The NASCAR Cup Series rolls into Richmond Raceway this weekend for the Toyota Owners 400. The 2022 season has been full of variety and excitement thus far with several different track types and three first-time winners. Unfortunately, Richmond isn’t known for the most exciting product, but who knows, that could change with the new car!

Pace Laps: Info to Know

Richmond Raceway is a 0.75-mile tri-oval with above average tire degradation and relatively flat banking. Comparable tracks include Phoenix, New Hampshire, and, to a much lesser extent, Martinsville, all of which are flatter tracks less than or equal to 1 mile in length.

It has been said that Richmond and Phoenix are reverse versions of each other where speed is sustained by momentum through the corners onto the straightaways. On the other hand, New Hampshire and Martinsville are more so rhythm tracks with an emphasis on precise braking. Though Richmond and Phoenix are similar, oddly enough, some drivers do better at one than the other, but with the new car, all bets are off.

Unlike races at intermediate tracks or superspeedways, nailing the right combination of dominators is essential to DFS success at short tracks due to the increased number of laps and thus, dominator points available. As seen at Phoenix earlier this season, fast cars with fast pit crews were able to stay up front. Fortunately for DFS players, due to this, Richmond is one of the more predictable tracks on the circuit.

Stage 1: Trends to Follow

  • Over the past 7 Richmond races, drivers starting in the top 10 have achieved a top 10 DraftKings score nearly seven times as often as drivers starting 30th or worse. Place differential is hard to come by and short, flat tracks. There are not many grooves to make passes, and drivers in the back are likely to get lapped quickly. Since 2018, 34 drivers had a top 10 DK score from a starting position of 10th or better, while just 5 drivers starting worse than 30th have achieved the same feat. On the other hand, bottom 10 DraftKings performances occurred fives times more often from backmarker cars than those starting up front.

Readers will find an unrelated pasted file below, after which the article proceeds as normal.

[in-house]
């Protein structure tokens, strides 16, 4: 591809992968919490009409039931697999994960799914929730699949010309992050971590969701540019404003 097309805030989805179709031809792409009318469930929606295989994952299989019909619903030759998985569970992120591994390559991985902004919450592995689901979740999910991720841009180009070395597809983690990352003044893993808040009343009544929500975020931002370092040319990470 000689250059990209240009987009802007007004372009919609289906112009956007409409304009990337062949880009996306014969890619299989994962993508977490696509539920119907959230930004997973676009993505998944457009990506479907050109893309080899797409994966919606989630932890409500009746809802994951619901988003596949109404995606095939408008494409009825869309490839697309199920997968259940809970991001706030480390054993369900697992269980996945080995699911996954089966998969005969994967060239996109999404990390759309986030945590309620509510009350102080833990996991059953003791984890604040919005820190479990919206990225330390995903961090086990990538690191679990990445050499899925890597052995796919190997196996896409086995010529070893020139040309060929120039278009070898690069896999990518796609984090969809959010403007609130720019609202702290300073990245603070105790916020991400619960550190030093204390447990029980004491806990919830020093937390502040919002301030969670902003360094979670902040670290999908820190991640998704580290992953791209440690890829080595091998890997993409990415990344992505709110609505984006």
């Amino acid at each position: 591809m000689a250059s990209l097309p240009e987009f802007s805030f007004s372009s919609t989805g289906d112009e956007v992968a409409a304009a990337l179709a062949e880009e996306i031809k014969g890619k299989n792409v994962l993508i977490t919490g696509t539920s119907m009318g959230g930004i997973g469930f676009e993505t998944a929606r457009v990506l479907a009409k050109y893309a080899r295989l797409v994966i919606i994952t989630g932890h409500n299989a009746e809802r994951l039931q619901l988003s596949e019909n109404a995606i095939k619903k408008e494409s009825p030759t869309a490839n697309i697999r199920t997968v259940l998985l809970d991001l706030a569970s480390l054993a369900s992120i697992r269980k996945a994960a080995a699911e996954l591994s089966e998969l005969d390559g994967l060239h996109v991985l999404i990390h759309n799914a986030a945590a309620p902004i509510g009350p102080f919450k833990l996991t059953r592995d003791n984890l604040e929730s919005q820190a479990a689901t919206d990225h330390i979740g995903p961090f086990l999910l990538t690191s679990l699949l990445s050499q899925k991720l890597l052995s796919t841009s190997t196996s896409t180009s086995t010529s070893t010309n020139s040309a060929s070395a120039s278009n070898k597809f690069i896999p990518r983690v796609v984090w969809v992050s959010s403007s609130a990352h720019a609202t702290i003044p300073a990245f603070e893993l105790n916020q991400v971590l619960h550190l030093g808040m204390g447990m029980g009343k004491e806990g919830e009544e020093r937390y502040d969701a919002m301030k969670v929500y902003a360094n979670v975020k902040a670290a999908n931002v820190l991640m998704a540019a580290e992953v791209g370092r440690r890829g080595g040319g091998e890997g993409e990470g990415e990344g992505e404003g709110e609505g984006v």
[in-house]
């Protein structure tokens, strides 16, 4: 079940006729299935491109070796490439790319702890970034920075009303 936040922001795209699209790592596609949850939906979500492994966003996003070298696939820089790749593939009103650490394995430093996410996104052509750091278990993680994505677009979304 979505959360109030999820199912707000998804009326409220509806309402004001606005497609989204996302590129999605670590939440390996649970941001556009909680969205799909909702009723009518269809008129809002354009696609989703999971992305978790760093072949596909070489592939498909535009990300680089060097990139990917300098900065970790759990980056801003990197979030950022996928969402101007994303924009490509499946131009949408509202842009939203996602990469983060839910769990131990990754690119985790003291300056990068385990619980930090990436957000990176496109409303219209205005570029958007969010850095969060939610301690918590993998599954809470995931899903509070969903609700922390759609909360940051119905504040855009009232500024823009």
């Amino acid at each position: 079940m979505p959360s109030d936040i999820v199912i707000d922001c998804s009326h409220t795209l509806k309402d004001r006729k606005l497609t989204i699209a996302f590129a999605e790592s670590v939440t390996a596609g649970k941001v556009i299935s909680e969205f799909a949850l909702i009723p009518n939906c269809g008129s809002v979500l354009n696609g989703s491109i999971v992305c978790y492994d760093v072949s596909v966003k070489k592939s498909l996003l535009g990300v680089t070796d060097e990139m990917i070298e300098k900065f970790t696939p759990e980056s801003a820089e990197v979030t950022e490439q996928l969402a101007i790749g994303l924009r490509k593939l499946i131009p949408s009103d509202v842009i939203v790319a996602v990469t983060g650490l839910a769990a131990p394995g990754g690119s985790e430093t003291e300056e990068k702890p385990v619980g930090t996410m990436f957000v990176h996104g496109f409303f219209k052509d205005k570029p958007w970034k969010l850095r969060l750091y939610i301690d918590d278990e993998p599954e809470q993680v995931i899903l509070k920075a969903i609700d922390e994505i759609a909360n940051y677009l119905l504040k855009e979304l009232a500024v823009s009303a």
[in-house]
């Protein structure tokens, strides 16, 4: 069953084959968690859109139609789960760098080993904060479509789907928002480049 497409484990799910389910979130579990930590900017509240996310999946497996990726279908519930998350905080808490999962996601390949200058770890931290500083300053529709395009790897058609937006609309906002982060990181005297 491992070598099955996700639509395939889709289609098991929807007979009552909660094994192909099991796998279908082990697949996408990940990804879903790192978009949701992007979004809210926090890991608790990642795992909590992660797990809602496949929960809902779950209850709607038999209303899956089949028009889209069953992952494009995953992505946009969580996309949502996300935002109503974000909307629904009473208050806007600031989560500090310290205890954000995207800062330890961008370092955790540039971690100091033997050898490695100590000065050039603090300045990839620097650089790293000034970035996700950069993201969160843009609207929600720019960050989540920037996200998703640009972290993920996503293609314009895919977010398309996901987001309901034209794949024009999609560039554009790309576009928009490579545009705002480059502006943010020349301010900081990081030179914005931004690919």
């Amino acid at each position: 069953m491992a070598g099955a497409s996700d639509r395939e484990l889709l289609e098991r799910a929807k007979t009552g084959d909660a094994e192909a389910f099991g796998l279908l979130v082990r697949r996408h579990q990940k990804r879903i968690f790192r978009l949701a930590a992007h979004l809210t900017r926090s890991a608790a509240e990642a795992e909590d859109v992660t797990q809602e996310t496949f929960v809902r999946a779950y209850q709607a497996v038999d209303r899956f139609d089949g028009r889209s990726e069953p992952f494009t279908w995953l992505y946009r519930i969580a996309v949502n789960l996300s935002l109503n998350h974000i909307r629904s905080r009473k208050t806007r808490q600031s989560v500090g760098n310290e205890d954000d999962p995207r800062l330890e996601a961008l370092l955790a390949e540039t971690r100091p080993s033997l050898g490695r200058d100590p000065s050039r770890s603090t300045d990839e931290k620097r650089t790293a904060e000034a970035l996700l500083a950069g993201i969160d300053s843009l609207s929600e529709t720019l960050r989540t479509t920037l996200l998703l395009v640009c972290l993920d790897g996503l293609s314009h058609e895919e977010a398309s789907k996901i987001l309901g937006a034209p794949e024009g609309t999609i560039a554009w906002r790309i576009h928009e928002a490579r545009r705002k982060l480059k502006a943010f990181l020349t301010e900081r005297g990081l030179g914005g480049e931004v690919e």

• Since 2018, all optimal lineups at Richmond have featured at least two drivers scoring 10 or more dominator points. In each of these 7 races, there were at least 5 drivers who met this criteria mainly through 20+ fastest laps. In all but one race, there were 4 or more drivers who led 25+ laps as well. Of those who accomplished this feat and did not land in the optimal lineup, all achieved a top 10 DraftKings score, allowing DFS players to cash despite not being optimal.
  • Roster at least 3 drivers starting in the top 20 and no more than 2 drivers starting worse than 25th. Since place differential is hard to obtain at Richmond and there are few wrecks, it is better to target drivers starting mid-pack than those in the back. If each driver starting worse than 20th gains 5 positions, the driver starting 21st, for example, is going to greatly outscore a driver starting 30th. Does it seem riskier to play drivers with lower ceiling? Yes. Is it worth it to lock in their higher floor? Certainly.

Stage 2: Drivers to Watch